Latitude: 42.1475

Longitude: -74.6511

Region: --

Margaretville, New York

The selectable images and aerial photographs further below show material related to Margaretville, New York. Margaretville is a village in Delaware County, New York, United States. The population was 596 at the 2010 census.

The Village of Margaretville is in the Town of Middletown. The village is on the border of the Catskill Park. Margaretville is located at (42.147496, -74.651090).According to the United States Census Bureau, the village has a total area of, all of it land.

Margaretville was the hometown of Dr. Orvan Hess, inventor of the fetal heart monitor and one of the first doctors to successfully treat a patient with penicillin. Hess' becoming a doctor was inspired by beloved Margaretville physician, Dr. Gordon Maurer.

The village and its surrounding area has been a filming location for scenes from Julian Po (1997), the primary locale for the award winning You Can Count on Me (2000), and a secondary location for Stake Land (2010).

On August 28, 2011 Margaretville sustained major damage from Hurricane Irene, with the highest level of flooding in recorded history.

History

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More information about Margaretville, New York

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Close places of interest

First Presbyterian Church of Margaretville (0.19 km)

The First Presbyterian Church of Margaretville, now Margaretville New Kingston Presbyterian Church, is located on Orchard Street in Margaretville, New York, United States. It is an ornate wooden church built late in the 19th century. It was built shortly after the congregation was established using the "open plan" interior favored by revivalists of the area as more conducive to worship. A rear wing was built on the church in the 1960s. Besides that modification, it has remained mostly intact since then. In 2004 it was listed on the National Register of Historic Places.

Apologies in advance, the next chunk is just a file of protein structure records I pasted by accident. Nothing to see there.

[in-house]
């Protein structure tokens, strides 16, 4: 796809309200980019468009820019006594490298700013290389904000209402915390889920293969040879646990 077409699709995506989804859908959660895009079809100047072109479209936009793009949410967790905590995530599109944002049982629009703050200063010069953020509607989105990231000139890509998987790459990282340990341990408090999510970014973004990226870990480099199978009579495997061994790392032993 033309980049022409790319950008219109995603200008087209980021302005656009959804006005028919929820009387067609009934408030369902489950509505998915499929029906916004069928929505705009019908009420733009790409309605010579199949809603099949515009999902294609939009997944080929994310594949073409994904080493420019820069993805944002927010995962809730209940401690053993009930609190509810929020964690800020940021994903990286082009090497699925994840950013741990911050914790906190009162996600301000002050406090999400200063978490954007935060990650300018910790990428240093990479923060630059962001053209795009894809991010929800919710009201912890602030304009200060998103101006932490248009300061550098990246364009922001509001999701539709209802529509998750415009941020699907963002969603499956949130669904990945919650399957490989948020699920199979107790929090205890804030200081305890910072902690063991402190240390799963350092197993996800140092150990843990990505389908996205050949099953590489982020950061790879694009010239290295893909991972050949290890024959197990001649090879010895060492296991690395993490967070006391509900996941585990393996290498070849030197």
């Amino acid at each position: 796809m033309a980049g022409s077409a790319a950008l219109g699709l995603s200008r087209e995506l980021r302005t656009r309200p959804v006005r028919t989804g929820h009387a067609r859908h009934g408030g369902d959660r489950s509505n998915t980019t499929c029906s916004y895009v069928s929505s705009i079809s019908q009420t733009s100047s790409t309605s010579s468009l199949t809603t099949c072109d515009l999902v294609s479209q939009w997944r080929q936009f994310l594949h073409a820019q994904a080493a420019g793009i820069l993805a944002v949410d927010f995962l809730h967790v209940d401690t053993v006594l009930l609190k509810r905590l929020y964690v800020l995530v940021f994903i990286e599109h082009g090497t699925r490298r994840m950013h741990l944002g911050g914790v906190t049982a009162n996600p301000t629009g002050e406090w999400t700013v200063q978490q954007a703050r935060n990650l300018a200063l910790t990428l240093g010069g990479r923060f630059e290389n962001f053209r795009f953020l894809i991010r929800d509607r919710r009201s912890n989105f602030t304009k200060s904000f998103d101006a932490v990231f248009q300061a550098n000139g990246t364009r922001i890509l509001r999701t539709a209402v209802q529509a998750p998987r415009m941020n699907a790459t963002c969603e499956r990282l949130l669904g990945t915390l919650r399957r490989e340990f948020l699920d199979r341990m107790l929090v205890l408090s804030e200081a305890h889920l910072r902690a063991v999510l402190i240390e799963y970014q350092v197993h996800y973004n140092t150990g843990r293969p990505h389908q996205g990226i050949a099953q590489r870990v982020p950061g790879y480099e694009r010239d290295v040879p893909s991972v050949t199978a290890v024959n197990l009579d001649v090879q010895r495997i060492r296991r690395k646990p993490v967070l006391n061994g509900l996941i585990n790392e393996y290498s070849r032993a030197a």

Delaware and Ulster Railroad (2.57 km)

The Delaware and Ulster Railroad (DURR) is a heritage railroad based in Arkville, New York. History The last regularly scheduled passenger train over the former Ulster & Delaware Railroad (U&D) tracks was operated between Kingston and Oneonta by the New York Central Railroad on March 31, 1954. The tracks were then cut back to Bloomville in 1965 to make way for construction of Interstate 88 near Oneonta, and for lack of freight business west of Bloomville. Ownership of the tracks passed to Penn Central in 1968, and to the government-backed Conrail on April 1, 1976.

Grants Mills Bridge (7.73 km)

The Grant Mills Bridge, officially the Millbrook Bridge, is a wooden covered bridge over Mill Brook in Hardenburgh, New York, United States. It is one of 29 covered bridges in the state. It was built in 1902 by a pair of local builders in the lattice truss design perfected early in the previous century by Ithiel Town. It was taken out of service in 1964 when Mill Brook Road was relocated a short distance to the south, but remains in excellent condition and is open to foot traffic. In 1999, it was listed on the National Register of Historic Places.

Big Indian, New York (8.17 km)

Big Indian is a hamlet within the Town of Shandaken in Ulster County, New York, United States. It is located along State Route 28, within the Catskill Park 17 miles west of Woodstock. The Esopus Creek runs through the area, as Birch Creek feeds in from the north. Big Indian Hollow is located slightly to the west, while Big Indian Mountain sits to the southwest. The community is located at . Origin of name Once a Munsee named Winneesook (the name means "snowfall") lived near Marbletown, New York; because of his height of about seven feet, he was also called Big Indian.

Congregation B'nai Israel Synagogue (9.78 km)

Congregation Bnai Israel Synagogue is located on Wagner Avenue in Fleischmanns, New York, United States. It is a wooden building dating to the 1920s, built two years after local farmers founded the congregation. Originally an Orthodox synagogue, it has since become Conservative. It is the only synagogue in the Catskills with an exposed truss roof. In 2002, the synagogue was added to the National Register of Historic Places, after a multi-year effort by Bernard Rosenberg, the descendant of a founding member.

Other mentions of Margaretville, New York

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Sources

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